On climate, we're all in this together | Jan. 20, Robyn Blumner column
Developing world needs curbs, too
Robyn Blumner's column on climate change was perfectly timed with President Barack Obama's inaugural speech in which he addressed the issue. The industrialized nations of the world have also come on board, as their governments and their manufacturing industries recognize that green is good, although all parties have a long way to go to clean up their fossil fuel needs and the emissions they create.
Vehicles and the fuel they burn and the emissions that they emit are some of the biggest culprits. In North America about 18 million new vehicles will go on the road in 2013. The good news is that these vehicles will be replacing older gas-guzzling and emission-spewing ones. But all may be in vain as the emerging economies of Brazil, India and China keep growing at a phenomenal rate. By the year 2020, it's estimated that a quarter-billion more vehicles will be on the road in these three countries alone.
With the energy needed to keep their factories running and put fuel in their cars — plus the emissions that they will create — unless the rest of the world does something spectacular, those nations could well negate any good that will be done by the other nations of the world.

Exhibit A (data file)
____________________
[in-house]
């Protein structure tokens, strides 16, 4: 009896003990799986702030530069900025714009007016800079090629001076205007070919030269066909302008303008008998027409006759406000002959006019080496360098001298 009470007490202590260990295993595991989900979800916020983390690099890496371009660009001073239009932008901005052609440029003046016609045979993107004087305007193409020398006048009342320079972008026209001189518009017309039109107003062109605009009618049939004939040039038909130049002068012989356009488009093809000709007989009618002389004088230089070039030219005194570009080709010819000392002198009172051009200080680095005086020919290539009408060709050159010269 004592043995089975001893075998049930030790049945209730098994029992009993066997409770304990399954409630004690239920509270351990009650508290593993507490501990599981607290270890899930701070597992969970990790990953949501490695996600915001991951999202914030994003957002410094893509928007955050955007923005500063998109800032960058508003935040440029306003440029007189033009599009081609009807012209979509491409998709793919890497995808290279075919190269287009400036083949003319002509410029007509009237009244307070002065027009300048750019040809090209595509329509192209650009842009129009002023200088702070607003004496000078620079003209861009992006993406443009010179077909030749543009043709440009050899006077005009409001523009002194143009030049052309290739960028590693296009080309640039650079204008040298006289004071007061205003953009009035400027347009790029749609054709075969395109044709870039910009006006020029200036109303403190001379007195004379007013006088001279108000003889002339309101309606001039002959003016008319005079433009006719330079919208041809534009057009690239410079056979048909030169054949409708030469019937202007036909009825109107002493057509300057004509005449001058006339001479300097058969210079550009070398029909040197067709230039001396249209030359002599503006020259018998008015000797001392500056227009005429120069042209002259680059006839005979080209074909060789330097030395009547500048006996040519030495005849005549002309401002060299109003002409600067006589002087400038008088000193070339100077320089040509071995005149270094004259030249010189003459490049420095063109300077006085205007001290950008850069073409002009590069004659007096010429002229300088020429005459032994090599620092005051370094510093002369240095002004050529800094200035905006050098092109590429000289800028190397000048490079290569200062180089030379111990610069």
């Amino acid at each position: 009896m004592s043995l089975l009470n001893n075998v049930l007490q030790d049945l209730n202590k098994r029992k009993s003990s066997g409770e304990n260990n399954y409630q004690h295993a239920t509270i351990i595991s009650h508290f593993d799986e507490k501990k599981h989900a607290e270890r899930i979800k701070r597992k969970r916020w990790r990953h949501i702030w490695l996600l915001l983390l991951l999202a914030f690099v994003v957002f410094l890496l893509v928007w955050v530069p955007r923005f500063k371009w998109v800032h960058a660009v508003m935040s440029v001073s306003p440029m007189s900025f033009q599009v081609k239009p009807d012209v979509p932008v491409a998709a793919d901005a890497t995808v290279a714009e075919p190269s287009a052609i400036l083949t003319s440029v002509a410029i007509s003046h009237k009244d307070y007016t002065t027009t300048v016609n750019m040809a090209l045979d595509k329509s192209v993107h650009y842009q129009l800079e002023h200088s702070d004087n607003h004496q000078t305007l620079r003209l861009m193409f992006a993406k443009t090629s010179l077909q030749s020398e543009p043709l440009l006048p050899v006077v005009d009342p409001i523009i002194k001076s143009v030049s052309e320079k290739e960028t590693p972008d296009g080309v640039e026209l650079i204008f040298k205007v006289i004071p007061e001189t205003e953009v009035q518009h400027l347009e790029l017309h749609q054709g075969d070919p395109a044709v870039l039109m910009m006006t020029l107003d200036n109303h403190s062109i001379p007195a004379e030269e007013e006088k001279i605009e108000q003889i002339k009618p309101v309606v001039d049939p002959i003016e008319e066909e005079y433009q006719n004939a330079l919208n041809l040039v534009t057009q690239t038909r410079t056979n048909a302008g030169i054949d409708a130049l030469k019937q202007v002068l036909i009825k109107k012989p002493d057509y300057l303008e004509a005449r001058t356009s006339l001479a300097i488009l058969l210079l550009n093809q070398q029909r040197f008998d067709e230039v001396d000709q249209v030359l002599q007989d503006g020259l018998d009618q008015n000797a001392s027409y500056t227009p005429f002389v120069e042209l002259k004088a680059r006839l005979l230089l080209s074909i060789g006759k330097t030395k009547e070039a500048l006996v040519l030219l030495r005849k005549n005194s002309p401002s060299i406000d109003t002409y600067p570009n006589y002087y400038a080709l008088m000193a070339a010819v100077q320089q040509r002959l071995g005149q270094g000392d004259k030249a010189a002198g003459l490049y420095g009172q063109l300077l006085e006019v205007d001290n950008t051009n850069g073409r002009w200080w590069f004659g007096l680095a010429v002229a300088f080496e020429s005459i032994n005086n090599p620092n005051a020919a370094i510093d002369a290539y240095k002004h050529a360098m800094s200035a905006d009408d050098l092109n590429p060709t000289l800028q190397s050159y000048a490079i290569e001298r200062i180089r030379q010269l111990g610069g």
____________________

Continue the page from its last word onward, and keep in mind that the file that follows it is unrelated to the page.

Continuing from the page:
David Foote, Dunedin
Carbon 'user fee'
Al Gore started this debate about climate, and it has devolved into just another partisan food fight.
No one knows the future, but the stakes are so high we should hedge our bets. One side hates carbon; the other side hates spending money we do not have. So I propose a "user fee" on fuel-borne carbon, with its revenue going to a trust fund for reducing the national debt. This would give both sides some of what they say they want.
John G. Chase, Palm Harbor
Privacy vs. the paparazzi Jan. 24, commentary
Stop all the whining. It was just fine when Jill Kelley was hobnobbing with the upper echelon, getting kudos from the famous, receiving honorary consular status license plates and using them to her advantage. She only pointed the finger at herself by demanding protection from the media because of her self-perceived status. I have absolutely no sympathy for her.